British 40-mm anti-tank gun Ordnance QF 2-pounde

After the hasty evacuation of British troops from France, about 500 40-mm Ordnance QF 2-pounde anti-tank guns remained on the beaches around Dunkirk. A small number of "two-pound" was also captured in North Africa. According to the British classification, the cannon belonged to a fast-firing gun (hence the QF letters in the name - Quick Firing). The "Two Pound" conceptually differed from guns of a similar purpose created in other countries. Anti-tank guns usually had a small weight, since they had to accompany the advancing infantry and be able to quickly change positions with the forces of the calculation, and the 40-mm British gun was intended for firing from a fixed defensive position. When moving to a combat position, the wheel drive was separated, and the gun rested on a low base in the form of a tripod. Due to this, circular firing was provided, and the cannon could fire at moving armored vehicles in any direction. Strong adhesion to the ground of the cruciform base increased the accuracy of shooting, since the “two-pound” did not “walk” after each shot, maintaining its aim. Given the fact that there was a special seat for the gunner, this design was more characteristic of anti-aircraft guns.

40-mm anti-tank gun Ordnance QF 2-pounde at a firing position

The calculation was protected by a high armor shield, on the back wall of which a box with shells was attached. In this case, the gun was quite heavy, its mass in combat position was 814 kg. Rate of fire - up to 20 rds / min.

The 40-mm Ordnance QF 2-pounde anti-tank gun from the 1937 year was produced by order of the Belgian army, and in the 1938 year it was adopted in the UK. It took some time to finalize the first samples to fully comply with army standards. In 1939, the version of the Mk IX carriage was finally approved for the gun. Initially, the "two-pound" did not greatly exceed the German 37-mm Pak 35 / 36 anti-tank gun in armor penetration. 40 mm. An armor-piercing blunt-headed projectile weighing 1,22 kg, having accelerated in the barrel with a length of 2080 mm to 790 m / s, pierced 457 mm armor at a normal distance of 43 meters. To increase efficiency, an armor-piercing shell of 1,08 mass with an enhanced powder charge was introduced into the ammunition, which at an initial speed of 850 m / s at the same range provided armor penetration of 50 mm. Given the fact that tanks with anti-shell armor appeared in Germany, special Littlejohn adapters worn on the barrel were developed for 40-mm anti-tank guns. This made it possible to shoot high-speed subcaliber shells with a special "skirt". The Mk I armor-piercing projectile projectile weighed 0,45 kg and, having left the barrel at a speed of 1280 m / s, could penetrate 91 mm armor at a range of 60 m at a viewing angle of 80 °. Also, the armor supplied Mk II shells of 0,57 mass with an initial speed of 1143 m / s. With the help of such ammunition, it was possible to overcome the frontal armor of the medium German tank Pz.KpfW.IV Ausf.H or the board of the heavy Pz.Kpfw.VI Ausf.H1, but only at a suicidal close range. Interestingly, in the Ordnance QF 2-pounde ammunition there were no fragmentation shells before the 1942, which limited the ability to fire on manpower, light field fortifications and unarmored equipment. The Mk II T fragmentation tracer, weighing 1,34 kg, containing 71 g of TNT, was introduced in the second half of the war, when the 40-mm guns had already lost their relevance.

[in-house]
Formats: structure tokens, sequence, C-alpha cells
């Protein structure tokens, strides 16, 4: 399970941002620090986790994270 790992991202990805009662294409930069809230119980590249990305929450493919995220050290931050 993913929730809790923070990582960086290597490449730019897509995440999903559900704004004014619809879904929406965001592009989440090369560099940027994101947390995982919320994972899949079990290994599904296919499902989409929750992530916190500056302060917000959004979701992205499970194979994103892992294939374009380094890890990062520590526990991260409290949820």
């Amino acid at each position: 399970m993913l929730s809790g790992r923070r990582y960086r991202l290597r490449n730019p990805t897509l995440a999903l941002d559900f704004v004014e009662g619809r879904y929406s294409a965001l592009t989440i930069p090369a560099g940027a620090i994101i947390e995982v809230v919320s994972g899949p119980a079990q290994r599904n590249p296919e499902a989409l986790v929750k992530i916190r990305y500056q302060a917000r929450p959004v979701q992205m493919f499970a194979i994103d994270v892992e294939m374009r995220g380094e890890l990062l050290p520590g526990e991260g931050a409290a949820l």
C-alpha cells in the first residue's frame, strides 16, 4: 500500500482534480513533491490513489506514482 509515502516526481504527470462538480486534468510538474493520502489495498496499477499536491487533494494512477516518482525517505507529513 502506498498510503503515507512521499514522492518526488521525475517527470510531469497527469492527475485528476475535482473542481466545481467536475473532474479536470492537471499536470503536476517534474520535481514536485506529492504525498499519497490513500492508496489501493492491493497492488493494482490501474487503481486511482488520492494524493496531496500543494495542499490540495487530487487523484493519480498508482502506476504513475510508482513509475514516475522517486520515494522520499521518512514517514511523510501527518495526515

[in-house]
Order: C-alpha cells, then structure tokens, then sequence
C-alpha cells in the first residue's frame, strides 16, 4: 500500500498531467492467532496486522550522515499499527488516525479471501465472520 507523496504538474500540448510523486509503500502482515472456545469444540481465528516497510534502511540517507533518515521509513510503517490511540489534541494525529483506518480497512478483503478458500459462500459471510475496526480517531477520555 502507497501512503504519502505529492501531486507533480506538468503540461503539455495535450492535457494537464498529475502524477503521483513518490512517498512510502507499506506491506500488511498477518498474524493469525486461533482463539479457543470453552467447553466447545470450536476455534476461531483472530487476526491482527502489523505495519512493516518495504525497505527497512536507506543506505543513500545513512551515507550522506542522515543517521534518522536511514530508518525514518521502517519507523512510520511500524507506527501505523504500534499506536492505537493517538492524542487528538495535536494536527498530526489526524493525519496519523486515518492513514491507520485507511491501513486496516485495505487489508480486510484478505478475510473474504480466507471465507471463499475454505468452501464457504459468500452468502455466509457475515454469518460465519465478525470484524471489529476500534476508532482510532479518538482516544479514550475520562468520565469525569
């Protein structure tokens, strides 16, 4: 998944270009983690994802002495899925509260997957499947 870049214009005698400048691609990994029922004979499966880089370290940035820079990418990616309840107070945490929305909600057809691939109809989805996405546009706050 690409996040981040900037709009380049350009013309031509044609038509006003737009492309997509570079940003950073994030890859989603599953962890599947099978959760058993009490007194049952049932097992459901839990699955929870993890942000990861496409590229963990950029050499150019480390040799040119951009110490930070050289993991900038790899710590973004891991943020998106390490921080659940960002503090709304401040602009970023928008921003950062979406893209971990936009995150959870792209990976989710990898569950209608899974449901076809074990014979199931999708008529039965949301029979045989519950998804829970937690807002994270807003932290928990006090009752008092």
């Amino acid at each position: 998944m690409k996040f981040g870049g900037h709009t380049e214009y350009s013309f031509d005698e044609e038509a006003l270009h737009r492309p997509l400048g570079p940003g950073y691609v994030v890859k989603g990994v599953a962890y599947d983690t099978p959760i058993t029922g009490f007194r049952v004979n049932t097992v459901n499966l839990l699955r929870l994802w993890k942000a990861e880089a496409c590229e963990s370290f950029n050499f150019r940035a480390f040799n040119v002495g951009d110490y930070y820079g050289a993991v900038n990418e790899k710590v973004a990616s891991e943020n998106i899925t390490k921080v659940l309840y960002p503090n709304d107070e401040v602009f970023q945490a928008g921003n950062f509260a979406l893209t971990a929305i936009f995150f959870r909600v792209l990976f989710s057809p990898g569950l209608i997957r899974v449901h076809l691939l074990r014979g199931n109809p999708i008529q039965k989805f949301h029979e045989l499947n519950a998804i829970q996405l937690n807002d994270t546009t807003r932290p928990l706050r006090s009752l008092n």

The Germans have the captured 40-mm anti-tank gun Ordnance QF 2-pounde

In the German armed forces, captured English guns received the designation Pak 192 (e), and captured in Belgium - 4,0 cm Pak 154 (b). 40-mm anti-tank guns were limitedly used by the German African corps. Due to low mobility, most of the guns were placed in the fortifications of the Atlantic Wall. But, the Germans could use a certain number of 40-mm guns at the final stage of the war against Soviet tanks. However, after the 1942 of the year, “two-pounds” did not meet modern requirements, and the lack of ammunition and spare parts greatly limited their use.